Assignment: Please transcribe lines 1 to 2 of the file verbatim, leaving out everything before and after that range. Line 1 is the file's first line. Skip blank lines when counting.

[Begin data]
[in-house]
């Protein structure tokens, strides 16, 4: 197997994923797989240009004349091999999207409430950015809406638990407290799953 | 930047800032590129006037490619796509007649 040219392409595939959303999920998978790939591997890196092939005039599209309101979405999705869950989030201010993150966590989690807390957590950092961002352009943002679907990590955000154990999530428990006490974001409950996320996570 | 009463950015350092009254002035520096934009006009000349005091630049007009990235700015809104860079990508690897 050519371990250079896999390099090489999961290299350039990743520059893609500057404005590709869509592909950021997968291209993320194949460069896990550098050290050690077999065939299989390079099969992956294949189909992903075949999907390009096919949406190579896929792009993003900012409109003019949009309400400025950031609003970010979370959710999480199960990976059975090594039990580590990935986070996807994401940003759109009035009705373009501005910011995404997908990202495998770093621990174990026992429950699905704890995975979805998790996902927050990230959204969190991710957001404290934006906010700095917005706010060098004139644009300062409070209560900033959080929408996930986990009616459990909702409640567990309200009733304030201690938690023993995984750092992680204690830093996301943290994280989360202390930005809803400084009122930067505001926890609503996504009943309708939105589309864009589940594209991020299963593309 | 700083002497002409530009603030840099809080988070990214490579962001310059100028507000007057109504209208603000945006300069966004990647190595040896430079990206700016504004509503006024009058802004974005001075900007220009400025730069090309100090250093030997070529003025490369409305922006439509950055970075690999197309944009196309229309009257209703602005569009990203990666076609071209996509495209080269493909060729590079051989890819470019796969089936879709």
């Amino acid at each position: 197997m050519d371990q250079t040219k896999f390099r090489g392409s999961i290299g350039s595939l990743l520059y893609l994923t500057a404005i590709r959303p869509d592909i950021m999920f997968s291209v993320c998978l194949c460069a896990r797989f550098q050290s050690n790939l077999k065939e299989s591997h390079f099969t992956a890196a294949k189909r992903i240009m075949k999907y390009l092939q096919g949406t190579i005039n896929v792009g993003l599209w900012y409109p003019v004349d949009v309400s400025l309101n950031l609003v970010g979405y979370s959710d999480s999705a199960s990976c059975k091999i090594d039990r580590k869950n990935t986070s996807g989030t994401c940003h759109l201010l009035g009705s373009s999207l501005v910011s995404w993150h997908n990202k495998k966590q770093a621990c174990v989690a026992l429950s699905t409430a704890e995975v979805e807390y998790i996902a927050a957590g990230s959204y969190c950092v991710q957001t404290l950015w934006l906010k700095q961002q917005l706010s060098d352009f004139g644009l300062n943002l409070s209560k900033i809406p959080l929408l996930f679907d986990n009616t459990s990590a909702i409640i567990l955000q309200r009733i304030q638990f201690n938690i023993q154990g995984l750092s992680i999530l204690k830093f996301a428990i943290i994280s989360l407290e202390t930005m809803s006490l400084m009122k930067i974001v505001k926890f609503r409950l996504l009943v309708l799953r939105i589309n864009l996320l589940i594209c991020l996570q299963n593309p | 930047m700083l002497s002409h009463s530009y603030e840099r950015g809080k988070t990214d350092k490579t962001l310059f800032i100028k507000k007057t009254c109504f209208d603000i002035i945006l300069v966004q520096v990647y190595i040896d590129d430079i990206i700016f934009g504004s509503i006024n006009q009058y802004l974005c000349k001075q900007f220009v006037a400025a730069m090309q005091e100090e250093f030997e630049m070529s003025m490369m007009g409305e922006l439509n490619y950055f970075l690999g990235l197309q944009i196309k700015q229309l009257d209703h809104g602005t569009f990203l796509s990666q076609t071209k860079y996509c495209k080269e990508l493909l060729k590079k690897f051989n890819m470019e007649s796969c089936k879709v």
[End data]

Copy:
[in-house]
């Protein structure tokens, strides 16, 4: 197997994923797989240009004349091999999207409430950015809406638990407290799953 | 930047800032590129006037490619796509007649 040219392409595939959303999920998978790939591997890196092939005039599209309101979405999705869950989030201010993150966590989690807390957590950092961002352009943002679907990590955000154990999530428990006490974001409950996320996570 | 009463950015350092009254002035520096934009006009000349005091630049007009990235700015809104860079990508690897 050519371990250079896999390099090489999961290299350039990743520059893609500057404005590709869509592909950021997968291209993320194949460069896990550098050290050690077999065939299989390079099969992956294949189909992903075949999907390009096919949406190579896929792009993003900012409109003019949009309400400025950031609003970010979370959710999480199960990976059975090594039990580590990935986070996807994401940003759109009035009705373009501005910011995404997908990202495998770093621990174990026992429950699905704890995975979805998790996902927050990230959204969190991710957001404290934006906010700095917005706010060098004139644009300062409070209560900033959080929408996930986990009616459990909702409640567990309200009733304030201690938690023993995984750092992680204690830093996301943290994280989360202390930005809803400084009122930067505001926890609503996504009943309708939105589309864009589940594209991020299963593309 | 700083002497002409530009603030840099809080988070990214490579962001310059100028507000007057109504209208603000945006300069966004990647190595040896430079990206700016504004509503006024009058802004974005001075900007220009400025730069090309100090250093030997070529003025490369409305922006439509950055970075690999197309944009196309229309009257209703602005569009990203990666076609071209996509495209080269493909060729590079051989890819470019796969089936879709």